Mirza Qateel in his Persian book, Haft Tamasha, written in the 18th century, says that the Hindus and Muslims celebrated Dussehra and Ramlila together with great gusto. In the markets and chowks of Delhi huge effigies of the demon-king Ravana made of cardboard and paper were erected. In Ravana’s stomach an earthen vessel containing sherbet was placed, and small children dressed up as Lord Rama came and fired arrows at this vessel. Huge crowds would gather to watch this spectacle.

Another tradition in those days was the distribution of sherbet in earthen cups called kulhads to everyone. People drank the beverage as a symbol of victory over Ravana ‒ the red coloured sherbet signifying Ravana’s blood. A very big fair was held on the banks of the Yamuna, which drew crowds from far and wide. According to Dayal, on the morning of Dussehra the Mughal emperor would hold a durbar, or the royal court, at the Red Fort. In accordance with tradition, the bird Neelkanth (Indian Roller), which signified victory and success as per Hindu traditions, would be set free in front of the emperor. In fact, it is called the Dussehra bird in folklore. In addition to this practice, a falcon was brought to perch on the emperor’s hand. According to Timurid traditions, the falcon symbolised victory and success. This is a classic case of adopting and adapting to local customs.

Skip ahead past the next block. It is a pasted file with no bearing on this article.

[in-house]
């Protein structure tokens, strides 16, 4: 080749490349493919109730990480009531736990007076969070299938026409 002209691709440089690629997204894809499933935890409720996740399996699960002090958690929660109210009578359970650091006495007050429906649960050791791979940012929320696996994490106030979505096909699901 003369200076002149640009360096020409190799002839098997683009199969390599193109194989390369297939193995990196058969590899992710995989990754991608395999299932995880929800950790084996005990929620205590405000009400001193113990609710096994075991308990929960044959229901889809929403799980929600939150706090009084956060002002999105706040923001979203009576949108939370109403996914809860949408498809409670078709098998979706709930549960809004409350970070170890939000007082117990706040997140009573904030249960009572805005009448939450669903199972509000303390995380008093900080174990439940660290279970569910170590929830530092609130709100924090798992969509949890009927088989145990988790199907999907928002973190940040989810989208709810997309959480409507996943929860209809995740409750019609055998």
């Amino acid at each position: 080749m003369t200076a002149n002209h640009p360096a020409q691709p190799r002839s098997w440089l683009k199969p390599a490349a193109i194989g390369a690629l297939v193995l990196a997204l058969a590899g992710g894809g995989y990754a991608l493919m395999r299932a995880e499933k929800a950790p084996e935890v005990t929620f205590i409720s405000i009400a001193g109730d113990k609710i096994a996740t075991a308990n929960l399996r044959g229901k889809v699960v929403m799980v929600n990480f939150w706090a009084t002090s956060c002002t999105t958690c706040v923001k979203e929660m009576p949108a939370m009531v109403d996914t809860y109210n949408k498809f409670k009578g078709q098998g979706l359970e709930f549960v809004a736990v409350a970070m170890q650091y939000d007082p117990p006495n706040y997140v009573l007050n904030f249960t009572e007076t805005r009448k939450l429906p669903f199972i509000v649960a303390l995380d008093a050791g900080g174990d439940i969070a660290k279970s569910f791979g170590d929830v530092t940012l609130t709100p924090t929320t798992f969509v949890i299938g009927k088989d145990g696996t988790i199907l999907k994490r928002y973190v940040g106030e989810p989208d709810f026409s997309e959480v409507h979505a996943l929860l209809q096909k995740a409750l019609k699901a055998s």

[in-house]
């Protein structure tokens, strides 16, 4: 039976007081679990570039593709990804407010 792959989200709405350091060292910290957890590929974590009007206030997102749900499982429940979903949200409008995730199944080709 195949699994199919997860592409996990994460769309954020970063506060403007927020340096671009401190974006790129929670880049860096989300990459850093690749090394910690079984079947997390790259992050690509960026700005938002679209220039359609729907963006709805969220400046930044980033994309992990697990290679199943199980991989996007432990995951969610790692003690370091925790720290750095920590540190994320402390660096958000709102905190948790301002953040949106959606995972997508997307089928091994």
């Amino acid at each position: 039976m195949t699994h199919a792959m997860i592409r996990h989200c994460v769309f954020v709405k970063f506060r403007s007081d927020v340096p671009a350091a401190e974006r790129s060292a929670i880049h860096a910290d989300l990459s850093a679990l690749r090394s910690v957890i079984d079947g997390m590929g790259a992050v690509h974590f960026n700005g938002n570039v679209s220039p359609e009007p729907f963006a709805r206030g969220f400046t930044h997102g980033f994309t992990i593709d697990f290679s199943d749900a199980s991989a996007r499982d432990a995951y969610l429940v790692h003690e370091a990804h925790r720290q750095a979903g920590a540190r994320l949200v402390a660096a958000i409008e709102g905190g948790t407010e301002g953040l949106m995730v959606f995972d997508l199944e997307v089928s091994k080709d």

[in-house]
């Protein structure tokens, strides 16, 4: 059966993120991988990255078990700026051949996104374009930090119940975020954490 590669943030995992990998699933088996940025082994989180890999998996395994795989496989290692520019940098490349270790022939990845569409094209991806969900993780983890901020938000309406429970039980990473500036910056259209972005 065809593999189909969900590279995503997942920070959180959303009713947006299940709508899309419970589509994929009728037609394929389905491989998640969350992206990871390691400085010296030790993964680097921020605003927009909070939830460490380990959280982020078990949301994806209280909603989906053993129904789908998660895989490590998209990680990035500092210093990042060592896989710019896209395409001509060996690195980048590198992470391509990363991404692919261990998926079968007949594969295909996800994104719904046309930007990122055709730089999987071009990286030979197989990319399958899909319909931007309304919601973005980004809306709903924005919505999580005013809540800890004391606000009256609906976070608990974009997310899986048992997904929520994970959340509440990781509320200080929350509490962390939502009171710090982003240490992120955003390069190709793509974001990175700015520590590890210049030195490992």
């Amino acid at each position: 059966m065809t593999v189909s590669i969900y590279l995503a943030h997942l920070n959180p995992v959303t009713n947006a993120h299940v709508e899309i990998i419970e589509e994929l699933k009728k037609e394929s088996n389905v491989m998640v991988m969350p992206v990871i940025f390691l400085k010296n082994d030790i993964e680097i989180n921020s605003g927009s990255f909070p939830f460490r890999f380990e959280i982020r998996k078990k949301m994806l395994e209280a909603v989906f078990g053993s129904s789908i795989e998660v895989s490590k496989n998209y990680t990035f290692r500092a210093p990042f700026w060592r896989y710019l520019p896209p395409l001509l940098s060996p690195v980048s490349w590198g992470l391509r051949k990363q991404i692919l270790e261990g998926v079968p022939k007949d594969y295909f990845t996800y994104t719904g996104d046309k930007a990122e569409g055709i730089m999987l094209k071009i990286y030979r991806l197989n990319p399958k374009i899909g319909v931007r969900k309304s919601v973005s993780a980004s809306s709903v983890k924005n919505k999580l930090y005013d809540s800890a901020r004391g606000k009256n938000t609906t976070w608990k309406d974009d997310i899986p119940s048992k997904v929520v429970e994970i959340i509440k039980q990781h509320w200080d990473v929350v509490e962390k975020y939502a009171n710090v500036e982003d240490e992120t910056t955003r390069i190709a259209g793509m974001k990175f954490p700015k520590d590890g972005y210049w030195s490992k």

The emperor on Dussehra rewarded the courtiers and citizens in his durbar. He was weighed in gold and silver and that was distributed amongst the poor. In the evening, the darogha (incharge) of the royal stables had the horses decorated with henna on their hooves and designs on their forehead, and they were bedecked with jewelry. They would then be taken to the Red Fort and paraded under the jharokha (window). The emperor would inspect them and reward the grooms for the best decorated horses. Beautifully adorned horses and elephants would also be taken to the havelis (mansions) of the nobles and rewarded suitably.